Due to its popularity, the reserve houses a number of lodges and campsites which have been built to cater to the large number of tourists that visit every year. Initially, these lodges were built out of local materials, and care was taken to blend them with the surrounding environment through painting the buildings green and integrating them with the local vegetation, but with time, new lodges are being built out of materials that are visible from a great distance, thereby interrupting the scenery and natural environment.

While flying over the Mara, it is possible to see some of these lodges, which have been built along the Mara and Talek rivers, because they use highly reflective roofing materials. Another difference that is visible from the air is in the vegetation of the Mara Triangle and Mara Reserve. The Mara Triangle, which extends west of the Mara River and south into the Serengeti, has a strict policy prohibiting cattle grazing on reserve land, while regulation of the Mara Reserve is more lax towards grazing of domestic animals. As a result, the Mara Triangle has more grass available for wild animals, and therefore it appears greener than the land to the east of the Mara River.

There are a number of settlements in the vicinity of the Mara, which have grown as more people have moved closer to the park. One town, Mara Rianta, has grown because of the displacement of people who lived on land which has been turned into conservancies. Another town, Sekenani, has grown at one of the entrance gate to Maasai Mara, due to the commercial activity brought about by visiting tourists. The growth of these towns is a result of changing cultures of the local Maasai community, which is traditionally pastoralist but has become more sedentary due to the changing realities of land ownership in Kenya, thus greatly reduced their range and ability to move. Economic motivations, such as the revenue from visiting tourists have also led to the establishment of businesses such as balloon safari operators near the park, further contributing to the growth of these settlements.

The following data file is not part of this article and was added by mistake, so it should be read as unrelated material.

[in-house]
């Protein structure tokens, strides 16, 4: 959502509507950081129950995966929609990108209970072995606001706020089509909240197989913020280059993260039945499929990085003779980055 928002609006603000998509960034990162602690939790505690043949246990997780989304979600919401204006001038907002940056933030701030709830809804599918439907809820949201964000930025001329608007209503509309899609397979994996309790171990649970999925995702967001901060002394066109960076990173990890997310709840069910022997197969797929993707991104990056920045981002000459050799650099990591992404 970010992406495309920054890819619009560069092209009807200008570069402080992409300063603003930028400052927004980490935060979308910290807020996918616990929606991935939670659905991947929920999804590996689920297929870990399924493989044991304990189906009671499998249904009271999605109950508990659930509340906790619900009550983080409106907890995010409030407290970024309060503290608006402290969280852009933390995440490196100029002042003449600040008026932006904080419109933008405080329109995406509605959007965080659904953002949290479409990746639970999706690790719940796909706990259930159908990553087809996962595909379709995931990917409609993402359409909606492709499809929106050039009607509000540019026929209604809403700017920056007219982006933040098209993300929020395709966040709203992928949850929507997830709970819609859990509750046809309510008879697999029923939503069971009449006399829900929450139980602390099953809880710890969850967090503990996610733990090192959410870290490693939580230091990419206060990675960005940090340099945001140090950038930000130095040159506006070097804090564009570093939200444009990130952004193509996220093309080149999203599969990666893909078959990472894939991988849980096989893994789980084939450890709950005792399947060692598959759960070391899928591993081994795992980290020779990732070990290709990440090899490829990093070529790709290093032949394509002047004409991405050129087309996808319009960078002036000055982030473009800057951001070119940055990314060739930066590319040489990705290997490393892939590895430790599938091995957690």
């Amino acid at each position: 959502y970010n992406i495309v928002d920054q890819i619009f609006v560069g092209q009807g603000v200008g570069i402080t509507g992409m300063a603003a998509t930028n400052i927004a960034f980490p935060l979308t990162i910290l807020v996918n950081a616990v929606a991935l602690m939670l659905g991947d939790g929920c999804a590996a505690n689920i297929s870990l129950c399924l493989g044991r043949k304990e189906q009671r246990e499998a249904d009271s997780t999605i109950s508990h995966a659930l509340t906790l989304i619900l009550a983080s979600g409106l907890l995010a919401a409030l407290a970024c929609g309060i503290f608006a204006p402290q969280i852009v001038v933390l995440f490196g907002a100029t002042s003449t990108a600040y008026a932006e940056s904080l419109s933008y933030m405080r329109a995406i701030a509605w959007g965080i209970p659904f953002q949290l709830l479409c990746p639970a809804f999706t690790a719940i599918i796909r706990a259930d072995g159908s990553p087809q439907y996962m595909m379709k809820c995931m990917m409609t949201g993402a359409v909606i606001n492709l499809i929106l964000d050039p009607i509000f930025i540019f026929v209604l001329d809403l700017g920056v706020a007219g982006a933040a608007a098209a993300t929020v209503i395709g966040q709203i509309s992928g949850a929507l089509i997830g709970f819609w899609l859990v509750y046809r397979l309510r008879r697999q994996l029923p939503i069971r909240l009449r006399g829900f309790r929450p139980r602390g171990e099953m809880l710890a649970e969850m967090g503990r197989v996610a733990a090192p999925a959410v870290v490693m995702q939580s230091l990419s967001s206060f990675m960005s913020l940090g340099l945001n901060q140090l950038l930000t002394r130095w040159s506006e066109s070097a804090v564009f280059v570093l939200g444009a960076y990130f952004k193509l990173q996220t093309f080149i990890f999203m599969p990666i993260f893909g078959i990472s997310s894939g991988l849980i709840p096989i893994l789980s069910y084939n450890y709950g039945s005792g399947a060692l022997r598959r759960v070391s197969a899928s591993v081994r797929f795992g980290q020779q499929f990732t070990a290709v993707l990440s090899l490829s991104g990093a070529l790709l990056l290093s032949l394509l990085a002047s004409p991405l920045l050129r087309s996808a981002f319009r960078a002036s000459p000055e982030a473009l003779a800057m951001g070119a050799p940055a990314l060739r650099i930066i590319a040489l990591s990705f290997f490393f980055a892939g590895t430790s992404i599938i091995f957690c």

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Camp built using white material, visible from the air

As more people settle around the reserve, there is competition for pasture, which results in livestock intrusion into wildlife territory. Of particular concern is the human-wildlife conflict that results from this intrusion. The cattle eat the grass that the wild herbivores rely on, and since they wander into the reserve at night, they are preyed upon by the big cats of the Mara. This in turn causes the Maasai who own the livestock to attack and even kill the predators. It is therefore essential for the Narok County Government and the National Environment Management Authority along with other interested parties to review some of the policies that are in place for the management of the reserve in order to reverse the damage that has been inflicted on the Mara ecosystem in order to adequately protect this crown jewel in the Kenyan tourism circuit.